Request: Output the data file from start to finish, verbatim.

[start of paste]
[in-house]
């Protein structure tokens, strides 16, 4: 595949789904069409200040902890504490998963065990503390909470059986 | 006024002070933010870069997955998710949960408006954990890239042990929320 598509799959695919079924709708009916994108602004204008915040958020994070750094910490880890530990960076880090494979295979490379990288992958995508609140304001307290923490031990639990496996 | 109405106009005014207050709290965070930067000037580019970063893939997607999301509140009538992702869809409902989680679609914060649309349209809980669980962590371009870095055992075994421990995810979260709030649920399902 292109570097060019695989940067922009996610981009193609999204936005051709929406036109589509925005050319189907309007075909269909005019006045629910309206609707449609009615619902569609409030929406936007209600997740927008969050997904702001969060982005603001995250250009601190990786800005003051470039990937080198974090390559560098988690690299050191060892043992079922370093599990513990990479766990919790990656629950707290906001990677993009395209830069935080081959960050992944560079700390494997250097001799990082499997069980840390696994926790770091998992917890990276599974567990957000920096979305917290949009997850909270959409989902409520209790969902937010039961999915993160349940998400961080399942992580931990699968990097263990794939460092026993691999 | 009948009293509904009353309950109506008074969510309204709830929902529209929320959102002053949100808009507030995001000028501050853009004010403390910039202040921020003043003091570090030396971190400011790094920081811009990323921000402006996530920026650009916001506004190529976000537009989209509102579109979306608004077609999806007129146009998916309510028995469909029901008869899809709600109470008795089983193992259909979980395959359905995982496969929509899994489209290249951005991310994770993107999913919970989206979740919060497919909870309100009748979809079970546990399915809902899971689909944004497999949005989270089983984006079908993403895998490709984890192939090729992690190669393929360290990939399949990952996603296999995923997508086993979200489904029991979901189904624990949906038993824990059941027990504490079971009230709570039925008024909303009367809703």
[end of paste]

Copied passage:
[in-house]
């Protein structure tokens, strides 16, 4: 595949789904069409200040902890504490998963065990503390909470059986 | 006024002070933010870069997955998710949960408006954990890239042990929320 598509799959695919079924709708009916994108602004204008915040958020994070750094910490880890530990960076880090494979295979490379990288992958995508609140304001307290923490031990639990496996 | 109405106009005014207050709290965070930067000037580019970063893939997607999301509140009538992702869809409902989680679609914060649309349209809980669980962590371009870095055992075994421990995810979260709030649920399902 292109570097060019695989940067922009996610981009193609999204936005051709929406036109589509925005050319189907309007075909269909005019006045629910309206609707449609009615619902569609409030929406936007209600997740927008969050997904702001969060982005603001995250250009601190990786800005003051470039990937080198974090390559560098988690690299050191060892043992079922370093599990513990990479766990919790990656629950707290906001990677993009395209830069935080081959960050992944560079700390494997250097001799990082499997069980840390696994926790770091998992917890990276599974567990957000920096979305917290949009997850909270959409989902409520209790969902937010039961999915993160349940998400961080399942992580931990699968990097263990794939460092026993691999 | 009948009293509904009353309950109506008074969510309204709830929902529209929320959102002053949100808009507030995001000028501050853009004010403390910039202040921020003043003091570090030396971190400011790094920081811009990323921000402006996530920026650009916001506004190529976000537009989209509102579109979306608004077609999806007129146009998916309510028995469909029901008869899809709600109470008795089983193992259909979980395959359905995982496969929509899994489209290249951005991310994770993107999913919970989206979740919060497919909870309100009748979809079970546990399915809902899971689909944004497999949005989270089983984006079908993403895998490709984890192939090729992690190669393929360290990939399949990952996603296999995923997508086993979200489904029991979901189904624990949906038993824990059941027990504490079971009230709570039925008024909303009367809703």